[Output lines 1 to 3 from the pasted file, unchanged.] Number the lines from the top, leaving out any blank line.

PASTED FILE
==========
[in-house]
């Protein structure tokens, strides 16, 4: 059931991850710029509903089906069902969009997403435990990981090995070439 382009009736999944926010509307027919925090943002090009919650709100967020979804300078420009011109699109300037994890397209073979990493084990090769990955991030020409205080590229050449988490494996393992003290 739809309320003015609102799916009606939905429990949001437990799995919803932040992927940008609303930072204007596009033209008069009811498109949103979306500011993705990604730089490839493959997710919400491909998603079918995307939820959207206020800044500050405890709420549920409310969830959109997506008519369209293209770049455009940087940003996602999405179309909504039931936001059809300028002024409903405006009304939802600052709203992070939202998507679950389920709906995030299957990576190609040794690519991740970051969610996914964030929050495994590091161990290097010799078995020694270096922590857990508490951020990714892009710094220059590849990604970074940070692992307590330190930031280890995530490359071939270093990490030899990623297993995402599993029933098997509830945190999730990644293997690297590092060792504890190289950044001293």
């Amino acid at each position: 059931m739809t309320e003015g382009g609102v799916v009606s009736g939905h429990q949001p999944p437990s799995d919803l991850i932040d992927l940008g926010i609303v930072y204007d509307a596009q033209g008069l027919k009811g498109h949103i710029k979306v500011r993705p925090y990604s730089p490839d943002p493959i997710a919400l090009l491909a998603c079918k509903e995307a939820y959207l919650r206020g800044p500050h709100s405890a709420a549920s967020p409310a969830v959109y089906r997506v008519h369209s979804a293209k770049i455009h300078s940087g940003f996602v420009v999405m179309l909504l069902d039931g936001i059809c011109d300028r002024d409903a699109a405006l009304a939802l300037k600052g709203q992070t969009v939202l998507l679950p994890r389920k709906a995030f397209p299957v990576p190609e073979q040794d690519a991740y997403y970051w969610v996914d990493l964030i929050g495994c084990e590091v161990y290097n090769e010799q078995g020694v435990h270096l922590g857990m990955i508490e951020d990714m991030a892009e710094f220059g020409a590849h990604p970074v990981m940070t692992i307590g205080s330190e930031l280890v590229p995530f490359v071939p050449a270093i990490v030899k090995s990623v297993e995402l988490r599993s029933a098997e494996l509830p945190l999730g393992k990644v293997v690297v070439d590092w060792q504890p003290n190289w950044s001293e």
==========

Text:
[in-house]
């Protein structure tokens, strides 16, 4: 059931991850710029509903089906069902969009997403435990990981090995070439 382009009736999944926010509307027919925090943002090009919650709100967020979804300078420009011109699109300037994890397209073979990493084990090769990955991030020409205080590229050449988490494996393992003290 739809309320003015609102799916009606939905429990949001437990799995919803932040992927940008609303930072204007596009033209008069009811498109949103979306500011993705990604730089490839493959997710919400491909998603079918995307939820959207206020800044500050405890709420549920409310969830959109997506008519369209293209770049455009940087940003996602999405179309909504039931936001059809300028002024409903405006009304939802600052709203992070939202998507679950389920709906995030299957990576190609040794690519991740970051969610996914964030929050495994590091161990290097010799078995020694270096922590857990508490951020990714892009710094220059590849990604970074940070692992307590330190930031280890995530490359071939270093990490030899990623297993995402599993029933098997509830945190999730990644293997690297590092060792504890190289950044001293």
């Amino acid at each position: 059931m739809t309320e003015g382009g609102v799916v009606s009736g939905h429990q949001p999944p437990s799995d919803l991850i932040d992927l940008g926010i609303v930072y204007d509307a596009q033209g008069l027919k009811g498109h949103i710029k979306v500011r993705p925090y990604s730089p490839d943002p493959i997710a919400l090009l491909a998603c079918k509903e995307a939820y959207l919650r206020g800044p500050h709100s405890a709420a549920s967020p409310a969830v959109y089906r997506v008519h369209s979804a293209k770049i455009h300078s940087g940003f996602v420009v999405m179309l909504l069902d039931g936001i059809c011109d300028r002024d409903a699109a405006l009304a939802l300037k600052g709203q992070t969009v939202l998507l679950p994890r389920k709906a995030f397209p299957v990576p190609e073979q040794d690519a991740y997403y970051w969610v996914d990493l964030i929050g495994c084990e590091v161990y290097n090769e010799q078995g020694v435990h270096l922590g857990m990955i508490e951020d990714m991030a892009e710094f220059g020409a590849h990604p970074v990981m940070t692992i307590g205080s330190e930031l280890v590229p995530f490359v071939p050449a270093i990490v030899k090995s990623v297993e995402l988490r599993s029933a098997e494996l509830p945190l999730g393992k990644v293997v690297v070439d590092w060792q504890p003290n190289w950044s001293e």